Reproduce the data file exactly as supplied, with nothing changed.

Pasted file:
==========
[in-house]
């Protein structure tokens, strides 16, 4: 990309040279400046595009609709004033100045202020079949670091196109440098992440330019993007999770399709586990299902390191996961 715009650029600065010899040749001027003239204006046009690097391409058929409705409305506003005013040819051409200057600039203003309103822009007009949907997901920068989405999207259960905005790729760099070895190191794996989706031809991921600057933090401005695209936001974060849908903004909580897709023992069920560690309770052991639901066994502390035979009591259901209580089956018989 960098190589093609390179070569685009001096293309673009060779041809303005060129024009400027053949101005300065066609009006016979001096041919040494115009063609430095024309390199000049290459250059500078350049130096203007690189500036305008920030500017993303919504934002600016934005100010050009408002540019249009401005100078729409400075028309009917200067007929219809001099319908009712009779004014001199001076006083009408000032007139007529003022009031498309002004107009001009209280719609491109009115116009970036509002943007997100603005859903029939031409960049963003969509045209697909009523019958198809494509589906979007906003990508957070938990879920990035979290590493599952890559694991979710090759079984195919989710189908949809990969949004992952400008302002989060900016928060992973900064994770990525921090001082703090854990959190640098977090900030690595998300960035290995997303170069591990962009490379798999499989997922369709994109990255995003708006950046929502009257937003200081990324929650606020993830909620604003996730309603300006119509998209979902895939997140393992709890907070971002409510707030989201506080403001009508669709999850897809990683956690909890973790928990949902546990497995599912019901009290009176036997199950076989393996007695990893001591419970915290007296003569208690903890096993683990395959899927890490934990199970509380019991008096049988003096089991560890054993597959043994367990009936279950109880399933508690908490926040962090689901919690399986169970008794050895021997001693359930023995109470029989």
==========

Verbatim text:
[in-house]
């Protein structure tokens, strides 16, 4: 990309040279400046595009609709004033100045202020079949670091196109440098992440330019993007999770399709586990299902390191996961 715009650029600065010899040749001027003239204006046009690097391409058929409705409305506003005013040819051409200057600039203003309103822009007009949907997901920068989405999207259960905005790729760099070895190191794996989706031809991921600057933090401005695209936001974060849908903004909580897709023992069920560690309770052991639901066994502390035979009591259901209580089956018989 960098190589093609390179070569685009001096293309673009060779041809303005060129024009400027053949101005300065066609009006016979001096041919040494115009063609430095024309390199000049290459250059500078350049130096203007690189500036305008920030500017993303919504934002600016934005100010050009408002540019249009401005100078729409400075028309009917200067007929219809001099319908009712009779004014001199001076006083009408000032007139007529003022009031498309002004107009001009209280719609491109009115116009970036509002943007997100603005859903029939031409960049963003969509045209697909009523019958198809494509589906979007906003990508957070938990879920990035979290590493599952890559694991979710090759079984195919989710189908949809990969949004992952400008302002989060900016928060992973900064994770990525921090001082703090854990959190640098977090900030690595998300960035290995997303170069591990962009490379798999499989997922369709994109990255995003708006950046929502009257937003200081990324929650606020993830909620604003996730309603300006119509998209979902895939997140393992709890907070971002409510707030989201506080403001009508669709999850897809990683956690909890973790928990949902546990497995599912019901009290009176036997199950076989393996007695990893001591419970915290007296003569208690903890096993683990395959899927890490934990199970509380019991008096049988003096089991560890054993597959043994367990009936279950109880399933508690908490926040962090689901919690399986169970008794050895021997001693359930023995109470029989």